By Sam Levin
By Sam Levin
By Sam Levin
By Jessica Lussenhop
By Sam Levin
By Timothy Lane
By Sam Levin
By Dennis Brown
The infrastructure problems to which Owens alludes include the absence of an interchange at the junction of Highway 370 and Missouri Bottom Road. Then there's the lack of sewers. Because the land is mostly flat, the Metropolitan Sewer District is requiring that two pumping stations be constructed. In addition, 150 of the 450 acres that Tristar is seeking to develop sit squarely in the floodplain. Much, if not all, of that land has been inundated twice since 1993. The developer intends to rectify this problem by excavating dirt from an adjacent hillside and elevating the flood-prone part of the property. Finally there's the complicated matter of somehow mitigating the destruction of about 30 acres of federally protected wetlands.
The $17.2 million in TIF funding allocated by the city of Hazelwood for the Tristar development would go toward making these and other improvements on the property. Typically the developer obtains financing for the deal and then is paid back with interest through the bonds issued by the city. The bonds, in turn, are paid for through subsequent increases in property taxes, which would otherwise go to the school district and other local taxing bodies. In this case, Hazelwood and the develoer optimistically anticipate paying off the bonds within 13 years, a little more than half the time allowable by law.
One giant gap in this grand scheme is a levee. Maps prepared for the city by EDM Consulting Engineers Inc. in January 1997 included two possible alignments of levees that, if built, would have protected both RPA 1 and RPA 2. The city tabled consideration of the levee after the Yellow Ribbon Committee began actively opposing the project. In a letter dated May 14, 1998, city manager Ed Carlstrom told residents: "Because of the ruckus which has been caused, I have no choice but to recommend the removal of the levee, utility extensions and road improvements in RPA 2 from further consideration. I do this with regret for those of you who would have realized enormous profit from the levee construction and those of you whose crops could have been protected from flooding and would have benefitted from water and sewer extensions.
"I also regret the loss of this one time opportunity. Without the development, which will occur in RPA 1, acting as an engine to fuel the levee construction, I do not in the future see a similar way of funding the levee. Believe it or not, I am interested in the future of this city for the next generation. If we squander one time opportunities like this, that future will not be as bright."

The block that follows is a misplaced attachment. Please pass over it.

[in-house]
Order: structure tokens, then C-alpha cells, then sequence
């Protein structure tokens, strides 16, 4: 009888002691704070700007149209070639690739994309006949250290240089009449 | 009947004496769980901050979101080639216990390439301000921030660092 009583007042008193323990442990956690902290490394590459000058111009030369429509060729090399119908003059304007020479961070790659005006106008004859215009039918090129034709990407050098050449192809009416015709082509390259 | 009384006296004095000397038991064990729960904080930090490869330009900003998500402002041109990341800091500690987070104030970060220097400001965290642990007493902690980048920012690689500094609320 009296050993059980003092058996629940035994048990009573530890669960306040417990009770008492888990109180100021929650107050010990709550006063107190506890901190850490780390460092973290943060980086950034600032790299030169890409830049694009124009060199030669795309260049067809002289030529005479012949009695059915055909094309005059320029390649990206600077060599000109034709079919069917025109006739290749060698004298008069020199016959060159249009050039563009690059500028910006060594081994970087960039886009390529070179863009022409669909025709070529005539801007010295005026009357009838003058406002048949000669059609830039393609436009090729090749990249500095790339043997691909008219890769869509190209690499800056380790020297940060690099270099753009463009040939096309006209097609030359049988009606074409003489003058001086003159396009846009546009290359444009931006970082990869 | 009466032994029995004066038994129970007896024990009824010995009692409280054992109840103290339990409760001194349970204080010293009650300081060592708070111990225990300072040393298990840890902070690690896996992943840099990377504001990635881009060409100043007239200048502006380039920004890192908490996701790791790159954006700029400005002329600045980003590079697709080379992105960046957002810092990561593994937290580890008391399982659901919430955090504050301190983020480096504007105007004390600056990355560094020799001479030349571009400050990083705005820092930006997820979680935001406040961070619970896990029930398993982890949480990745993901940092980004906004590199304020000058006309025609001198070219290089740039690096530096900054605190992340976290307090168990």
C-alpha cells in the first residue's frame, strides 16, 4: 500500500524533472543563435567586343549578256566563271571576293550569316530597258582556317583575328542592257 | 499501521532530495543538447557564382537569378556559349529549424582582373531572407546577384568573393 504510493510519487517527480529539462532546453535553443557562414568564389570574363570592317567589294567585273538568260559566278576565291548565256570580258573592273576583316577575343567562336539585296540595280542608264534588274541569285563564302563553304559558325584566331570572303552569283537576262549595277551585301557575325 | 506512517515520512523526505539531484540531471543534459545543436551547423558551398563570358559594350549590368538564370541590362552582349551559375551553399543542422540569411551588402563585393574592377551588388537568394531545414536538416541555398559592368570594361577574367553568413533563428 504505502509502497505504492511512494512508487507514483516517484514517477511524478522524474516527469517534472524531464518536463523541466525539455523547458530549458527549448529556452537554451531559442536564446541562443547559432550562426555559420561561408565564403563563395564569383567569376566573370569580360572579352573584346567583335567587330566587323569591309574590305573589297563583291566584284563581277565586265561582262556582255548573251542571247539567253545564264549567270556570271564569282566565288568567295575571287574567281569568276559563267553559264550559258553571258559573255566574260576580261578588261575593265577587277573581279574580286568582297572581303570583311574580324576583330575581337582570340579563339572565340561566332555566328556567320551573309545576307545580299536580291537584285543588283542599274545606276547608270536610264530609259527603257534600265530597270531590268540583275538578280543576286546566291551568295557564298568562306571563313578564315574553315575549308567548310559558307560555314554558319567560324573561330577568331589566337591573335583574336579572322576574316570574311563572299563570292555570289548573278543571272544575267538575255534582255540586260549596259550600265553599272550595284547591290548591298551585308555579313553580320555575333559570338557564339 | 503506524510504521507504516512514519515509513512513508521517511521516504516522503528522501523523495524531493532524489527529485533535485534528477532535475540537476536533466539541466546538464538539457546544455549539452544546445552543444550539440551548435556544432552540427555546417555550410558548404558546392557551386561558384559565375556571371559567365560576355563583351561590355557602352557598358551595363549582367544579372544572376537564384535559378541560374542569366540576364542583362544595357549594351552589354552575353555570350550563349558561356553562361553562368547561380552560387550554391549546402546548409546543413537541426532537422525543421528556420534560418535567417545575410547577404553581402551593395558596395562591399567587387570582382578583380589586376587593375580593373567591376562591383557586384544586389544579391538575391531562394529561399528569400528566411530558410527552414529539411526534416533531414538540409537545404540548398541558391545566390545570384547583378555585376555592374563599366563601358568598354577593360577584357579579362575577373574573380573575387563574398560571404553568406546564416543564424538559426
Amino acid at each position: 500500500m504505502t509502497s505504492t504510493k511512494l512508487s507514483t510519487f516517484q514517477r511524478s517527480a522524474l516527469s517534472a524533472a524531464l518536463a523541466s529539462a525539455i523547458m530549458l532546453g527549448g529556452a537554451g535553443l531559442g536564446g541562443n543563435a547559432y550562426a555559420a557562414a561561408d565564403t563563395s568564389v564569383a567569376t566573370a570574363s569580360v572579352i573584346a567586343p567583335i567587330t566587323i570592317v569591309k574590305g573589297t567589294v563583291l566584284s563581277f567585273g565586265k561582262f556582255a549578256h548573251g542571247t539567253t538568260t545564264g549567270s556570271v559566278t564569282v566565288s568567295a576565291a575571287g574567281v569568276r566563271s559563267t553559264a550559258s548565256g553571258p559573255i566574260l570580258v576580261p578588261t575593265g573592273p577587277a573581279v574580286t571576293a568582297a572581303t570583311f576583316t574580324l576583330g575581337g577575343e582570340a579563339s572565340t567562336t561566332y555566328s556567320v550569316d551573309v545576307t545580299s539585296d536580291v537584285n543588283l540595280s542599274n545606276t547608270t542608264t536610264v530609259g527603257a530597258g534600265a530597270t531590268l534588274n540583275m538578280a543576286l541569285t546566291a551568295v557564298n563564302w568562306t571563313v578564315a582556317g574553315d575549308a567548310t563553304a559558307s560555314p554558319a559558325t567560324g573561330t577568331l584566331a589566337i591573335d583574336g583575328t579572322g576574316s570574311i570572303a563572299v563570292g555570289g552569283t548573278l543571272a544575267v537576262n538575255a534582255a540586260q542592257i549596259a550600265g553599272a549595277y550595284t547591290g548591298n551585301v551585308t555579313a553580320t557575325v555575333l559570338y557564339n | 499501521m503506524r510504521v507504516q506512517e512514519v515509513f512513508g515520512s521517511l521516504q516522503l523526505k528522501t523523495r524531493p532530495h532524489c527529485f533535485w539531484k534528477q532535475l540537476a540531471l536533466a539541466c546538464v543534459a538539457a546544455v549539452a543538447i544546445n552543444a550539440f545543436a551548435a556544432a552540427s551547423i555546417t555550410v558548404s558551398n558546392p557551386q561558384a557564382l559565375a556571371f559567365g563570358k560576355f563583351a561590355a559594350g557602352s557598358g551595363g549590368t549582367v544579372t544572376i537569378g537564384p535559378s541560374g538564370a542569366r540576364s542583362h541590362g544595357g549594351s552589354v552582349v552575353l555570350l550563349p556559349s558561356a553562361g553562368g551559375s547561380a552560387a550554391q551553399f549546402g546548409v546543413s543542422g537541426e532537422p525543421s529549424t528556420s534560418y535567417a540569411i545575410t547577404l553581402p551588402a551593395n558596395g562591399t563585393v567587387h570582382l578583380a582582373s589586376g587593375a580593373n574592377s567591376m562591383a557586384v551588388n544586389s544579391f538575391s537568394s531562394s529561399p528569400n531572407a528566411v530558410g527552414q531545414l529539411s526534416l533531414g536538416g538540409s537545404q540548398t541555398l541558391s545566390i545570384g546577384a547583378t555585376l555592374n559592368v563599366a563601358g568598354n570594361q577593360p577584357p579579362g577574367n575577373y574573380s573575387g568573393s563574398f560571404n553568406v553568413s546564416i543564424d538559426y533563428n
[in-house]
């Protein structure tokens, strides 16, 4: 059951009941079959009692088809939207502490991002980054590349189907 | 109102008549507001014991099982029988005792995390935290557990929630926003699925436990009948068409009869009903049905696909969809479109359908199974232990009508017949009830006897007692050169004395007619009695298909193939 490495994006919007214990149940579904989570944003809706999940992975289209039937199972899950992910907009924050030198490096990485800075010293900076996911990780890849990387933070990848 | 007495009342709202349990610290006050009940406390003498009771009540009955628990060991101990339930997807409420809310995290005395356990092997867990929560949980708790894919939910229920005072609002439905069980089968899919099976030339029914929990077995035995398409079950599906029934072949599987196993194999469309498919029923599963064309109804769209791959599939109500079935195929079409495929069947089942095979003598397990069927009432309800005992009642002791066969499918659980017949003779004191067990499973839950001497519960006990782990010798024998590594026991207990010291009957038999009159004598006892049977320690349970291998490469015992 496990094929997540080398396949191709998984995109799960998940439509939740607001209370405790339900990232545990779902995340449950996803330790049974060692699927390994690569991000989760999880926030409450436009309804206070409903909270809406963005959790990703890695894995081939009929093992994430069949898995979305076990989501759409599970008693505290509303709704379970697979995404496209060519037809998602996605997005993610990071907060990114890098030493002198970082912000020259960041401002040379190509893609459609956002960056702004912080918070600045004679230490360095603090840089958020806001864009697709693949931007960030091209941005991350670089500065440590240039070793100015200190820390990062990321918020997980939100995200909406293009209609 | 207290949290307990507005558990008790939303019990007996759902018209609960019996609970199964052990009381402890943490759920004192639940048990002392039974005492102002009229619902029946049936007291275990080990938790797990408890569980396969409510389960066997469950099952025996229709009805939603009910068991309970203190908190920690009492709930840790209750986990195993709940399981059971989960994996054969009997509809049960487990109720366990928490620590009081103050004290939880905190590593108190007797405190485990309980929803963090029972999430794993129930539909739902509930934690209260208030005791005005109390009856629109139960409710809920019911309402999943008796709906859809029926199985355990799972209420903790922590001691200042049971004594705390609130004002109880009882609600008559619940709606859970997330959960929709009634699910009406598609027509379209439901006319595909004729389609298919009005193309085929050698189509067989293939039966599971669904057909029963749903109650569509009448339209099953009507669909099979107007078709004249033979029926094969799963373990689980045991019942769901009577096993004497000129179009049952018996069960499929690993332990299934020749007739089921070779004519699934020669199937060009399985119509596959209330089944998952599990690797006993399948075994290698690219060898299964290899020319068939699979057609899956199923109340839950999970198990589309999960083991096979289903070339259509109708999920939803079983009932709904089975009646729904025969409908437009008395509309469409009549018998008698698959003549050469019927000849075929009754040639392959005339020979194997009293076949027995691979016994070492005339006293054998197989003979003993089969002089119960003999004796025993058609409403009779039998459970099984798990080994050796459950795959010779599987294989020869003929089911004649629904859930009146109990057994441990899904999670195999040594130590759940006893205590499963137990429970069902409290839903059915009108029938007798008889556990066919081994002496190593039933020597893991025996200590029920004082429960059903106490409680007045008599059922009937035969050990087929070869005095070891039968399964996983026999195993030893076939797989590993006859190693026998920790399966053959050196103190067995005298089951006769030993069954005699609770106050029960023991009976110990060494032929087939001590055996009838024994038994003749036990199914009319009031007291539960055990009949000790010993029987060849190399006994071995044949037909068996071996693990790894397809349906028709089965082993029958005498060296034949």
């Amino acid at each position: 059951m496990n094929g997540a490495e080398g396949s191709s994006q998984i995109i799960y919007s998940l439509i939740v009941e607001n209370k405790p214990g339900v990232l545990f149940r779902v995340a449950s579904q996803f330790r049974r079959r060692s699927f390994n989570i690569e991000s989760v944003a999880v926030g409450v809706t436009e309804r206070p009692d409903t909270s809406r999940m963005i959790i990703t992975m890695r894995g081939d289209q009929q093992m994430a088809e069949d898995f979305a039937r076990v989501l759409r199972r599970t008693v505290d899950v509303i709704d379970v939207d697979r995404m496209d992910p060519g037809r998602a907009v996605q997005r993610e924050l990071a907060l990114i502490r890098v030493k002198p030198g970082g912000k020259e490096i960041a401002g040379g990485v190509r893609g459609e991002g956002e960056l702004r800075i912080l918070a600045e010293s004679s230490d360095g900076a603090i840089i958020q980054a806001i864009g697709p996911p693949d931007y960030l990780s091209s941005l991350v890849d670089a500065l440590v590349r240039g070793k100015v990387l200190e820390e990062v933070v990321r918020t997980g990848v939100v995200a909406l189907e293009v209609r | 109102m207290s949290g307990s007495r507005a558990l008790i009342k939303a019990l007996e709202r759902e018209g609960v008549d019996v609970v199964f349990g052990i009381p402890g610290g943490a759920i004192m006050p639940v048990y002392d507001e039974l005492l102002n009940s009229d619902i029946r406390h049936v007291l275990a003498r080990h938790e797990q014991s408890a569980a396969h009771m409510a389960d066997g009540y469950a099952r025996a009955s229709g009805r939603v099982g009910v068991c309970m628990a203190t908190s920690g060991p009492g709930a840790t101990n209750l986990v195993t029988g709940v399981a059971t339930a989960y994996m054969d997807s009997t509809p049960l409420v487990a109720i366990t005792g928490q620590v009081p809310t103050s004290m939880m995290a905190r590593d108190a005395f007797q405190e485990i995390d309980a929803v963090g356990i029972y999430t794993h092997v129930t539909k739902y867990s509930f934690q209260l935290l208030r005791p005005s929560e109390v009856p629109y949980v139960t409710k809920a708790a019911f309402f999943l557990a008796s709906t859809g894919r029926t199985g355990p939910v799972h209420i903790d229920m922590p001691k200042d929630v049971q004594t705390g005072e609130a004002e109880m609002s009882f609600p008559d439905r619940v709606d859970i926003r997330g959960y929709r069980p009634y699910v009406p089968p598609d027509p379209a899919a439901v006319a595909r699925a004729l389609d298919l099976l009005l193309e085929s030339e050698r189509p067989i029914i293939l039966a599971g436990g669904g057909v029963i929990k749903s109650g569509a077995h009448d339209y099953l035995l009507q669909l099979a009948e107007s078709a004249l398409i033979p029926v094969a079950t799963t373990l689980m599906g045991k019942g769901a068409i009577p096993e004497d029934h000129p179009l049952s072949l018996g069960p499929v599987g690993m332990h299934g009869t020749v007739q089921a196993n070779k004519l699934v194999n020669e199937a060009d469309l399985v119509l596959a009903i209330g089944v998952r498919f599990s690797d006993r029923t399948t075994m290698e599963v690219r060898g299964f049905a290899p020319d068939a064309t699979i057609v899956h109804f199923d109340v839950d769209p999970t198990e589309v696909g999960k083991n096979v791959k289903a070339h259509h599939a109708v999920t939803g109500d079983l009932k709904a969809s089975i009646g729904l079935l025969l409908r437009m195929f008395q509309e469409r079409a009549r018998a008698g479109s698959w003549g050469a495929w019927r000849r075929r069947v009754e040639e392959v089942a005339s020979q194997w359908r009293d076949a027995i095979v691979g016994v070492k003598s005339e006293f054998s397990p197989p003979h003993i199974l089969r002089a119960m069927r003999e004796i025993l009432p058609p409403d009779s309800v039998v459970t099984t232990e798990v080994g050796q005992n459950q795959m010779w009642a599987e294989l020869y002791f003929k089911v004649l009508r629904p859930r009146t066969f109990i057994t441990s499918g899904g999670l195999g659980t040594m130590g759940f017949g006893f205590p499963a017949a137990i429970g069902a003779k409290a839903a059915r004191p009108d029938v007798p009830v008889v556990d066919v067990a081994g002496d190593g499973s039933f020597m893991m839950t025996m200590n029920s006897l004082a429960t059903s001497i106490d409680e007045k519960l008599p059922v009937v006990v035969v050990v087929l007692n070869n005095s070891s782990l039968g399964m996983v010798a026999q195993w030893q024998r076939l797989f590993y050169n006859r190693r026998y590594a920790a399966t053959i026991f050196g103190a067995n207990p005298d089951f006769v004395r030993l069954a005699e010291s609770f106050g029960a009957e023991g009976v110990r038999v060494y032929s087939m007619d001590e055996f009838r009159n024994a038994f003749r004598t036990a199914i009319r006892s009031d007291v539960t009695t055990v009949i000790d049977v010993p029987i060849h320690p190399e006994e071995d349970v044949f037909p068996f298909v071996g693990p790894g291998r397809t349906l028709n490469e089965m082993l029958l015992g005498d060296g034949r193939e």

Charles DeLaPorte, one of the Yellow Ribbon Committee members who is part of the current lawsuit against the city, questions the city manager's vision for the future: "Mr. Carlstrom would like Hazelwood to have a golf course more than anything I know. Frankly, he would prefer that the ninth green be where my house is sitting."
Earlier in the decade, Hazelwood hired a golf-course consultant to dream up some fairway designs. A scrapbook of newspaper clippings on display in the lobby of City Hall attests to the fact. Although more than one golf-course idea has been floated, DeLaPorte's property is situated down the hill from an existing city park. Furthermore, references to a golf course in either RPA 1 or RPA 2 can be found in a 1997 feasibility study of the project.
According to the executive summary of the feasibility study: "Development of a 600-acre or 1,200-acre flood-protected area for a golf course and for office/commercial, industrial and residential use is feasible and practicable.... Water bodies planned within the 180-acre golf course proposed for the site can be utilized for stormwater detention. Such use of golf course land will partially satisfy stormwater detention requirements and thus increase the useable land area...."
Rita Wurm calls the city manager's removal of the levee from the city's plans "political blackmail." It's clear from her comments that she'd rather take her chances with the unpredictable nature of the Missouri River than trust the current city administration in Hazelwood.
As Leon Steinbach limps to the lectern, murmurs fill the Hazelwood City Council chamber. Most of the audience has seen this confrontation before. A flash of consternation passes across the face of Mayor David Farquharson. Carlstrom, the city manager, glares sternly at the retired military consultant as he readjusts the microphone. By now, the room is silent.
Steinbach, the acknowledged ringleader of the Yellow Ribbon Committee, begins by waving a copy of the redevelopment plan in the air. He complains that it cost him more than $40 to buy a copy of the plan from the city. He says the price is unreasonable. He then reprimands city officials for not listening to the will of the people. Citizens would not have filed the lawsuits if the city had been responsive to their concerns, Steinbach says. When Steinbach turns to walk away, the room erupts in applause.
And yet the brief showdown is anticlimactic. The overflow crowd came to the Aug. 4 council meeting to hear the second reading of bills 3163 and 3164, which relate to the two Hazelwood TIF projects. The first bill applies to Tristar's Park 370 development. The second concerns a retail development on Lindbergh Boulevard. The latter proposal is near Steinbach's house, and this is how he became involved with the Yellow Ribbon Committee.
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